Imagine a theme park with an enclosed water slide sporting a complete 360-degree loop. Imagine a concrete and fiberglass slide with vehicles often devoid of brakes. Imagine a park so lacking in safety rules and proper protections for its patrons that local hospital workers nicknamed it “Accident Park.”

While this amusement venue could never exist in today’s overprotective culture, Action Park opened in Vernon, New Jersey, in 1978 — and remained open, incredibly, until 1996.

The park put guests in control of how fast and how high their rides could go — and the location quickly developed a national reputation as the most dangerous theme park in America.

Though it’s long gone, Action Park has only grown in legend over the years. One of this weekend’s new releases, “Action Point,” is based entirely on that legend, and it’s appropriately produced by and starring stunt daredevil Johnny Knoxville (“The Dukes of Hazzard,” “Walking Tall”).

“It was an amazing theme park where the owner was like, ‘Let’s not hassle the kids with a bunch of rules. Let’s leave safety up to them!’ And he did. And people got wrecked,” Knoxville recently told Vice about the film.

A short documentary about the park, he said, inspired him to jump on the film.

The making of “Action Point” was perhaps as reckless as the theme park. Knoxville ended up with broken bones, stitches, busted teeth, multiple concussions — and his eye even popped out of its socket at one point.

“I thought of the most painful stunts I could, and we made a film,” he said.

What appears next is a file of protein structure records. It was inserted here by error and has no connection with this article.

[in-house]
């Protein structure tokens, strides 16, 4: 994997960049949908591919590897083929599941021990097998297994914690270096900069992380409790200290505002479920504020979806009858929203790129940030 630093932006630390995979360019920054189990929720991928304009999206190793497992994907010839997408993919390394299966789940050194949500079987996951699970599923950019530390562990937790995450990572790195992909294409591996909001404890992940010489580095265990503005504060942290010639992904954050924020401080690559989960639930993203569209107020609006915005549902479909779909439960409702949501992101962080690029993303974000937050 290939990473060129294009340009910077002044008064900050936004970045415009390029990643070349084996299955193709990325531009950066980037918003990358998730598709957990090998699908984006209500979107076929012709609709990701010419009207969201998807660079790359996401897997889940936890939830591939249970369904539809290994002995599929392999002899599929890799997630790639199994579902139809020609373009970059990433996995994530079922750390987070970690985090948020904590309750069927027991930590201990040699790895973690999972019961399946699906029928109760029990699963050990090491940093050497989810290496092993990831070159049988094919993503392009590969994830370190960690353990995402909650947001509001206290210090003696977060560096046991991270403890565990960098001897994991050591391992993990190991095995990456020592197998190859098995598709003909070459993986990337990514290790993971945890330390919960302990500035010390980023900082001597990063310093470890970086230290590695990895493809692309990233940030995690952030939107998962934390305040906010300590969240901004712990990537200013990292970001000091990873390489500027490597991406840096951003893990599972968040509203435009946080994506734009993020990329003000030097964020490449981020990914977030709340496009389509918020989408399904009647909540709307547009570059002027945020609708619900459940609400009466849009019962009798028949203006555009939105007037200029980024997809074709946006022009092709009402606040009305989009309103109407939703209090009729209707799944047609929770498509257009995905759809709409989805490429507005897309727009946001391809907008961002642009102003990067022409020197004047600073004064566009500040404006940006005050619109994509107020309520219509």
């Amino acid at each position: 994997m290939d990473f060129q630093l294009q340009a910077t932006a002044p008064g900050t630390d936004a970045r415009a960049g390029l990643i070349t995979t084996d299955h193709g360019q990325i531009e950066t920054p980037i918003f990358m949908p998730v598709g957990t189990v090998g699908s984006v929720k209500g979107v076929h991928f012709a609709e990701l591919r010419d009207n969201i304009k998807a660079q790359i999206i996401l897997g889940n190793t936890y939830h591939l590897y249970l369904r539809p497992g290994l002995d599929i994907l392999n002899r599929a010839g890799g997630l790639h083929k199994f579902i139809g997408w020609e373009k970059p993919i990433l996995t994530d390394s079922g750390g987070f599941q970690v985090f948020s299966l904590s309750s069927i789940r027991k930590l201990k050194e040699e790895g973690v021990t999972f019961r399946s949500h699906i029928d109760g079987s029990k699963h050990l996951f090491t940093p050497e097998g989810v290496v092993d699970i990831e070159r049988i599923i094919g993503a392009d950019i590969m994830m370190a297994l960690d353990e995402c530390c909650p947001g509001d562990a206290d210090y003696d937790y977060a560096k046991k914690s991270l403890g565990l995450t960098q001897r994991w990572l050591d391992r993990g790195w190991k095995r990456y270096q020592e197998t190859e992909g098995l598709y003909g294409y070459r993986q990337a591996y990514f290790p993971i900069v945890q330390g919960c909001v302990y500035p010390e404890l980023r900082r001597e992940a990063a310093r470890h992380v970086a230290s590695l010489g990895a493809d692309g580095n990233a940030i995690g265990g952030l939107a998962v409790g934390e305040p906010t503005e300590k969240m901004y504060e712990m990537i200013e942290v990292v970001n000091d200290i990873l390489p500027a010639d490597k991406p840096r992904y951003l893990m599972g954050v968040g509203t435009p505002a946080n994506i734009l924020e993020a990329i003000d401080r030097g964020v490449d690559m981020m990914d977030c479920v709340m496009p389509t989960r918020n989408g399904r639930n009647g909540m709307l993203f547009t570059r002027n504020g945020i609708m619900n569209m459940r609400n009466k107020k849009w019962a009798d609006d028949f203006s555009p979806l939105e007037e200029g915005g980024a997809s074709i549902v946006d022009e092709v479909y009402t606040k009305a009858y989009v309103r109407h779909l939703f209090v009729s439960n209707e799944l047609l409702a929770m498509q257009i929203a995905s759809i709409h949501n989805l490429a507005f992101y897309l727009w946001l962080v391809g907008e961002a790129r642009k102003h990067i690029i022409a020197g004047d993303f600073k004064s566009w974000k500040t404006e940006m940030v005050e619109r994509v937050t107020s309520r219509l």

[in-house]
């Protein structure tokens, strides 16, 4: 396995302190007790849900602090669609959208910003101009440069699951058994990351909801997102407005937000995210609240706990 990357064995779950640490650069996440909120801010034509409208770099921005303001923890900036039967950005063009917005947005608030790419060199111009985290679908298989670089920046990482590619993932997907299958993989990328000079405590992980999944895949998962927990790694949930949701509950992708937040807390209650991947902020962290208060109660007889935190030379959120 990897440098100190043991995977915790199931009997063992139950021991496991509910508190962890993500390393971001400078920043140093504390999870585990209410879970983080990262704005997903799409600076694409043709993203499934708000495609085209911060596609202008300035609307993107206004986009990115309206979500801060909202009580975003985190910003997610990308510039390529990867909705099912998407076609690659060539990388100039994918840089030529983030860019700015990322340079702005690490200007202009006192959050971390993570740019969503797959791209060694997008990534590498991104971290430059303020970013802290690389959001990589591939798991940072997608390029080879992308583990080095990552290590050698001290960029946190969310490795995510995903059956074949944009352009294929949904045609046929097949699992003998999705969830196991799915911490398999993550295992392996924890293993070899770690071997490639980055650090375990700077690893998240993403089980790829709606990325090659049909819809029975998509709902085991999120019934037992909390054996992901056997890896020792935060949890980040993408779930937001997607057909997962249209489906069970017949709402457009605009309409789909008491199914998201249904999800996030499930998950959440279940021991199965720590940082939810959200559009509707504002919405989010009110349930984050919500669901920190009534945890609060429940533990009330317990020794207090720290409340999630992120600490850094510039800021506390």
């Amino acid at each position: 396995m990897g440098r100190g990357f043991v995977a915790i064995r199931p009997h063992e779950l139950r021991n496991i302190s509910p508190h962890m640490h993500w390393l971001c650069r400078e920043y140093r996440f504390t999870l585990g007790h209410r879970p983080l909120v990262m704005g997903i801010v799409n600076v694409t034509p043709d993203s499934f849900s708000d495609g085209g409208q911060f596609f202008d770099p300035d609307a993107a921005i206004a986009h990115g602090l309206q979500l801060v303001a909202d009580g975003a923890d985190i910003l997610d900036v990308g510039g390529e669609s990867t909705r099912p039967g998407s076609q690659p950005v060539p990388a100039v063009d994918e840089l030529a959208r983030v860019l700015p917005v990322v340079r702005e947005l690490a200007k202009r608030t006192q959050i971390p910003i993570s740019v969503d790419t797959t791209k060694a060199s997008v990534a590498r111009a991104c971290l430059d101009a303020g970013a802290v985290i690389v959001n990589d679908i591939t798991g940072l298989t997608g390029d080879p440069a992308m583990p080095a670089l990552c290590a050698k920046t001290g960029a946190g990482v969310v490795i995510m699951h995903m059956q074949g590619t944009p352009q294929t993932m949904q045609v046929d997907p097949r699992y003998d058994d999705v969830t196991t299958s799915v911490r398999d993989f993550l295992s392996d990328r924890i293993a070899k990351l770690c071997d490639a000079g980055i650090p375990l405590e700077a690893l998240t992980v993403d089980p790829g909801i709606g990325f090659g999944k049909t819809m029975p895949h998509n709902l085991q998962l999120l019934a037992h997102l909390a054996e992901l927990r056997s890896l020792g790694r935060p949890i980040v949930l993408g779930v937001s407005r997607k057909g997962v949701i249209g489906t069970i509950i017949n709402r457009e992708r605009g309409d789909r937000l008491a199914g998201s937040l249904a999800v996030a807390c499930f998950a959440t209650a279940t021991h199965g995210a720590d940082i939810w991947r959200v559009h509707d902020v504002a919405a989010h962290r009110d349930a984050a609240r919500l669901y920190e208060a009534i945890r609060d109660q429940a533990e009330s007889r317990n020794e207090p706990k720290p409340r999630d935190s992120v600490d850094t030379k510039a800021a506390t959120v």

Action Park embraced its reputation from the beginning. CEO Gene Mulvihill had a marketing strategy that played up the park’s more dangerous aspects.

“I thought of the most painful stunts I could, and we made a film.”

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The park’s Alpine Slide, which sported the mostly brakeless cars, even greeted guests — once they made it to the summit after a ski lift ride in order to get on the slide — with pictures of people who had been injured.

There were reportedly 26 serious head injuries and 14 fractures attributed to that ride. The slide even led to the park’s first fatality: A 19-year-old employee went flying off the ride and hit his head.

Other rides were just as daredevil-themed. The Tidal Wave Pool needed lifeguards on constant watch, and over a dozen people would need rescuing every single day. Waves could reach up to 40 inches.

“My father, if he could find a guy with a crazy idea for a ride, he’d hire the guy, even if he never built it before,” one of Mulvihill’s sons said, according to History.

Six people died at the park. As regulations became stricter and the world became more cautious over the years, Action Park slowly faded into memory. After it closed in 1996, it eventually reopened in 2014 under a different name — and began advertising its up-to-date safety features and staff.

As dangerous as the original park was, there is something captivating about its very existence — and that’s what this new film has embraced.

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As unsafe as it was, the place was innovative and offered a peculiar freedom that can likely be found only in America.

Knoxville’s film — which is about as non-kid-friendly as the actual park — makes note of this. While it acknowledges that a place like Action Park belongs in the history books, it also embraces the motivations of the place. There’s plenty of refreshing talk about “personal responsibility” and the “nanny state” from Knoxville’s character (the owner of the film’s fictional Action Point Park) as he looks back on his creation decades later.

The film’s villains are also corrupt government officials and bureaucrats.

Even if one doesn’t see the film and even if a place like Action Park will never exist again, its story is still worth remembering and telling — even if it only inspires shock and awe in all those who take the time to listen.

PopZette editor Zachary Leeman can be reached at [email protected]. Follow him on Twitter.